There's a fascinating article in today's WSJ that gives new meaning to the story recorded in Ketubot 67b. That is the story about the poor man who comes before Raba and asks for luxuries and delicacies- a fattened chicken and aged wine. Raba is amazed; how can this man possibly think it's okay to ask for such rich foods when he's a beggar? The man answers with a biblical verse, citing that the food belongs to God and God apportions "in his time." Sure enough, Raba's sister stops by with a fattened chicken and aged wine. The idea is that we must treat people according to the way in which they were accustomed to living- a beggar who was once a rich man must be provided for in that manner as opposed to someone who has always been poor and never tasted of such delicacies. (See Hirhurim's "Laws of Charity" post for more details.)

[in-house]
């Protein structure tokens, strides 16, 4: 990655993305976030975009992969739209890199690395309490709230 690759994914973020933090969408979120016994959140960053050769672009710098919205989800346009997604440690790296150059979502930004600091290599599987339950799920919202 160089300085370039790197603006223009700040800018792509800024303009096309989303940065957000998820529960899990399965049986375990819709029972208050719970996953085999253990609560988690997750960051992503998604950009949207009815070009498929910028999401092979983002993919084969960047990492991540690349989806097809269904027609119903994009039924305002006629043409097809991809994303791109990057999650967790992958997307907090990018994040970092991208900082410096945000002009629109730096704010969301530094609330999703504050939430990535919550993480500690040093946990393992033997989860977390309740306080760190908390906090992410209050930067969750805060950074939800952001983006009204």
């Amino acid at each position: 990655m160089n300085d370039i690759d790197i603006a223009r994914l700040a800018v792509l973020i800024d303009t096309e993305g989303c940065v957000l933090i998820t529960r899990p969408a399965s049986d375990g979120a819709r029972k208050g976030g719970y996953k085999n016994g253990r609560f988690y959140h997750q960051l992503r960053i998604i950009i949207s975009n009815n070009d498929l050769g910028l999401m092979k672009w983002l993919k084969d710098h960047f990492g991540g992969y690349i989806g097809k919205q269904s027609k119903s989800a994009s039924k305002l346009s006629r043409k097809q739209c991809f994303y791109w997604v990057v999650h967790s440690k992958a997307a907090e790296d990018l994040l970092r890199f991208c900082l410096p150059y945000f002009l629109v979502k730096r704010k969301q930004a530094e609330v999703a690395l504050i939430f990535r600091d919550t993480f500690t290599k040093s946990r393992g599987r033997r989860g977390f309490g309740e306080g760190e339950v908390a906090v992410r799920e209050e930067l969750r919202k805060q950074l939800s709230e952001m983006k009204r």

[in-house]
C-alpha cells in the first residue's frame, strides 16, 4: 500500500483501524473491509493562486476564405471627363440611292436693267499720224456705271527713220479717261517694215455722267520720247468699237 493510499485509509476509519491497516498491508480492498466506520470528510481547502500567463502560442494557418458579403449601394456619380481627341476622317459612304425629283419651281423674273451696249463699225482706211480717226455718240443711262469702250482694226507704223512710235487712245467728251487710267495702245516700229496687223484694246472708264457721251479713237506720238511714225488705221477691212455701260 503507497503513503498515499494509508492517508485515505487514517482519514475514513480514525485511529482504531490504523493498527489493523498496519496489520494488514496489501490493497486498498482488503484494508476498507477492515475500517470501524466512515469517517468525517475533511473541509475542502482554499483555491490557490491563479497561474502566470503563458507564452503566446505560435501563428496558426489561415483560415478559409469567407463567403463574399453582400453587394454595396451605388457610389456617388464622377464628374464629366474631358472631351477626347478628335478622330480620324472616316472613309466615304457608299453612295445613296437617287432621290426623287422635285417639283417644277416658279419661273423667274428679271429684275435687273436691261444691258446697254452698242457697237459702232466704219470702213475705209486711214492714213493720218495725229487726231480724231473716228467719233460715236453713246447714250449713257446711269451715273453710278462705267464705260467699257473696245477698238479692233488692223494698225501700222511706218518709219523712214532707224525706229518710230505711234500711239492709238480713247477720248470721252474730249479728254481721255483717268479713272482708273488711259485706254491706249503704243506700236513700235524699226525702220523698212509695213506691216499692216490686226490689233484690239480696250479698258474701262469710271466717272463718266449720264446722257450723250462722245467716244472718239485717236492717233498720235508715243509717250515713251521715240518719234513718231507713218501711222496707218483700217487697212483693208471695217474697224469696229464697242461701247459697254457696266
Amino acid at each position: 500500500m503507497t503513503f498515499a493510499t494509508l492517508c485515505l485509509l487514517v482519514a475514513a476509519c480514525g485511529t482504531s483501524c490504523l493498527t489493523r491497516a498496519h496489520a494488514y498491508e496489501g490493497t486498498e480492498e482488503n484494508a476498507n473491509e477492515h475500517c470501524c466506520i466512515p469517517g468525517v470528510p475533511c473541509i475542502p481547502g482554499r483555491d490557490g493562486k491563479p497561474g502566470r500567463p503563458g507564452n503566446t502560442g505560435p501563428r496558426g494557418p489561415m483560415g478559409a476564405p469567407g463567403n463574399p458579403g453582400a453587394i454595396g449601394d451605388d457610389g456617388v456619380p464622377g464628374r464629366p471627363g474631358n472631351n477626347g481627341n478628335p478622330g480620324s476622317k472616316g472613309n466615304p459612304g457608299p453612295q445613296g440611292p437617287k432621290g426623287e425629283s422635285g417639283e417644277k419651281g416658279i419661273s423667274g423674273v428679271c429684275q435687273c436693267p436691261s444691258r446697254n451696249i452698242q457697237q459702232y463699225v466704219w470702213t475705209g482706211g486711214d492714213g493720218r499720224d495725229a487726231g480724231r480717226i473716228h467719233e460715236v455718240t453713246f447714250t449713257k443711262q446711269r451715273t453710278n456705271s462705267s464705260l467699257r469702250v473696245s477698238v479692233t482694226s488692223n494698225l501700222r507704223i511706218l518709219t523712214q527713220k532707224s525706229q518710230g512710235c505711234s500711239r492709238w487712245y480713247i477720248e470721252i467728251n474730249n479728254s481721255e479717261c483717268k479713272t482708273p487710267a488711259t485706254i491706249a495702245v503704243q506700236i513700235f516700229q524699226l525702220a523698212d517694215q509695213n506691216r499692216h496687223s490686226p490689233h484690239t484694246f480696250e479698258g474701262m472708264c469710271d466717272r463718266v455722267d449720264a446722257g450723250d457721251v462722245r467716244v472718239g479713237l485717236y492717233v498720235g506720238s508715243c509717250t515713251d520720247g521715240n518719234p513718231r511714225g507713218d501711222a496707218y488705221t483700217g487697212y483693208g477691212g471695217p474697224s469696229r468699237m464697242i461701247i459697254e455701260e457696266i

Here's the link to this fascinating WSJ article, though unfortunately you can only read the full article if you are a subscriber.
The article is about Mr. Kishore Biyani, a man who initially tried to implement US methods in his retail stores in India and failed. He then reverted to the style of supermarket Indians were accustomed to and succeeded. Quote:
- Americans and Europeans might like to shop in pristine and quiet stores where products are carefully arranged. But when Mr. Biyani tried that in Western-style supermarkets he opened in India six years ago, too many customers walked down the wide aisles, past neatly stocked shelves and out the door without buying.
Mr. Biyani says he soon figured out what he was doing wrong. Shopping in such a sterile environment didn't appeal to the lower middle-class shoppers he was targeting. They were more comfortable in the tiny, cramped stores -- often filled with haggling customers -- that typify Indian shopping. Most Indians buy their fresh produce from vendors who keep vegetables under burlap sacks. Even the dirty, black-spotted onions serve a function. For the average Indian, dusty and dirty produce means fresh from the farm, he says.
(Hat Tip: Daddy!)